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Saturday, April 13, 2013
Cubs fail against a lefty, again

By Jesse Rogers

It’s becoming a trend for the Chicago Cubs. A left-handed starter takes the mound against them, and they produce little on offense.

This time, it was San Francisco Giants pitcher Madison Bumgarner who shut them down for six innings before finally giving in to pinch-hitter Dioner Navarro in the Cubs' 3-2 defeat on Saturday.

Navarro homered, but it’s the starting nine that needs help. It’s the third time this season the Cubs have been nearly shut out by a southpaw. The starting group -- consisting of at least seven right-handed hitters -- has produced exactly one run in those three games.

“You also have to look at who we faced,” Scott Hairston said after the game. “Those guys are known to have really good stuff.”

Wandy Rodriguez of Pittsburgh, Mike Minor of Atlanta and now Bumgarner do have good stuff, but one run combined against them? In three games?

Maybe manager Dale Sveum needs to stay with his regular core instead of loading up on the righties.

“These guys are on the team for a reason,” Sveum said of Scott Hairston and others. “Everybody has their role, and right now, Hairston is going to play against lefties, [Dave] Sappelt is going to play against lefties. We’re going to put the best lineup out there to be able to slug and do things.”

Add Brent Lillibridge to the list that starts against left-handers as well. The Cubs are hitting .200 against them, with an on-base percentage of .259, which rank 11th and 12th in the National League, respectively.

Sveum often mentions slugging percentage in explaining why he sits the lefties against lefty pitchers. Sappelt and Hairston, in particular, do have better percentages than those they play in favor of.

But is it the right move to sit the second-leading hitter -- Nate Schierholtz -- on a weak hitting team or a hot hitter in David DeJesus? DeJesus homered and had three hits just the day before.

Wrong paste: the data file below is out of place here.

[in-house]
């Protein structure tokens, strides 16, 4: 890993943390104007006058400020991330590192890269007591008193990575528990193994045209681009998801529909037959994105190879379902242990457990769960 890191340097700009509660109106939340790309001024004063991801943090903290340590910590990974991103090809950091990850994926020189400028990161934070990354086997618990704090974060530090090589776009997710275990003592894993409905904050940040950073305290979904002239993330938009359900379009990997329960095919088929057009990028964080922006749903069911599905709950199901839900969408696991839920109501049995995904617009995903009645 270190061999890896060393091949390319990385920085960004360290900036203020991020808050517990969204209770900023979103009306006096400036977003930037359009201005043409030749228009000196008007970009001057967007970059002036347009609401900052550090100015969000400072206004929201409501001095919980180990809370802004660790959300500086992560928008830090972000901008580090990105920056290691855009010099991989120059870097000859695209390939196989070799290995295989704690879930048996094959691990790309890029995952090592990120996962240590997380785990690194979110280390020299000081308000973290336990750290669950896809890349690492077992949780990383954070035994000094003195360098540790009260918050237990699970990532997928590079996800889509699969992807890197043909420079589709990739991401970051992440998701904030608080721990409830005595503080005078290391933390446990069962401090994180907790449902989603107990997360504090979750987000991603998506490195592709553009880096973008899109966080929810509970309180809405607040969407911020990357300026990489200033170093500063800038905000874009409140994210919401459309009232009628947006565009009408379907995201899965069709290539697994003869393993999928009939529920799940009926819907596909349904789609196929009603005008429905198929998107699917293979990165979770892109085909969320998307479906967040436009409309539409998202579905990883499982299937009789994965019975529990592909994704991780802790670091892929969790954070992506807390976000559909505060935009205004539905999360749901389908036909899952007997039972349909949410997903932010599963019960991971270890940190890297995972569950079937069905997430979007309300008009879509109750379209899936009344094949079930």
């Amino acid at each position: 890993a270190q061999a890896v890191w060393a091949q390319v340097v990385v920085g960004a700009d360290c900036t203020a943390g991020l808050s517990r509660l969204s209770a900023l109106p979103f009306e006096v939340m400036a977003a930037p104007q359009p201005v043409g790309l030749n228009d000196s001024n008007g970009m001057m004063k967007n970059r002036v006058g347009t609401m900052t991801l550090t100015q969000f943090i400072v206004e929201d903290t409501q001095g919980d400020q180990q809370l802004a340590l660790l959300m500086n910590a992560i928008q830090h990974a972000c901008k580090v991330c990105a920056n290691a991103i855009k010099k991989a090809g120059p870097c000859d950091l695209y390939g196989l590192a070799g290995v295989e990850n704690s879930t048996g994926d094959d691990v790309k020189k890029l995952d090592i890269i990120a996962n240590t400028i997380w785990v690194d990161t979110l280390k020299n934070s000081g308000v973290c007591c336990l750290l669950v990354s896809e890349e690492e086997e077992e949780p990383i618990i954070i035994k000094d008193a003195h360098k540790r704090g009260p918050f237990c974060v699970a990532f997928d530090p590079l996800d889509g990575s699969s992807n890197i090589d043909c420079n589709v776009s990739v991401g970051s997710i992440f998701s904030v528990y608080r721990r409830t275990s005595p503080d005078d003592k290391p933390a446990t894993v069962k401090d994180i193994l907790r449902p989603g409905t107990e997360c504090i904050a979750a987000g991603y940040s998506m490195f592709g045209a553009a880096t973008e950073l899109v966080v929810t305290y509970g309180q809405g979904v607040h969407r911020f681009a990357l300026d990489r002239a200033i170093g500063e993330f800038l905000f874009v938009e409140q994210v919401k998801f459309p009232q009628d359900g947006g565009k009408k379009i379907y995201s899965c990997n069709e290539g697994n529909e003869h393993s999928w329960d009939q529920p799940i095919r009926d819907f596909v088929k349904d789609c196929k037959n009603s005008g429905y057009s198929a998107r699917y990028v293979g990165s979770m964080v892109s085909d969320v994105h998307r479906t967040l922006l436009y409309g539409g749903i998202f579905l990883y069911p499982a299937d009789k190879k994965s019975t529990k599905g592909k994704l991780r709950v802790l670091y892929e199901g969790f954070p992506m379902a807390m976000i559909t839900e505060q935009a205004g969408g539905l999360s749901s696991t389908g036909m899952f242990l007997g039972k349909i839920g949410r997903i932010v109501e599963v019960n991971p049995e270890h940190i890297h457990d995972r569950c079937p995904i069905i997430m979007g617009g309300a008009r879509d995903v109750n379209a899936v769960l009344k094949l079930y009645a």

“These [lefty pitchers] are the type of guys you have to pop a three run home run to beat them,” Sveum said in explaining his righty lineup. “It makes the pitcher work that much harder when runners are in scoring position.”

But only if those righties do something with their chances. It’s a small sample size, but Sappelt is hitting .071, Hairston .100 and Lillibridge .042.

“Everybody tries to do an adjustment, especially with a lefty,” Starlin Castro said. “Every right-hander [thinks] it’s easy to hit left-handers, but it’s not.”

Sveum lamented the chances the righties had early in the game.

“We have a chance to take the lead a couple times before they scored, which changes the game around,” he said. “We didn’t put the ball in play when guys were in scoring position.”

Yet Sveum vows to stick with his right-handed lineup against the southpaws. He might need to re-think that strategy.

Quotable:

“Major league players need to make those plays. That’s the bottom line.”
-Sveum, on recent defensive miscues

“That’s two games in a row. That’s unacceptable. That’s on me.”
-Jeff Samardzija, on walking the opposing pitcher in each of his past two starts.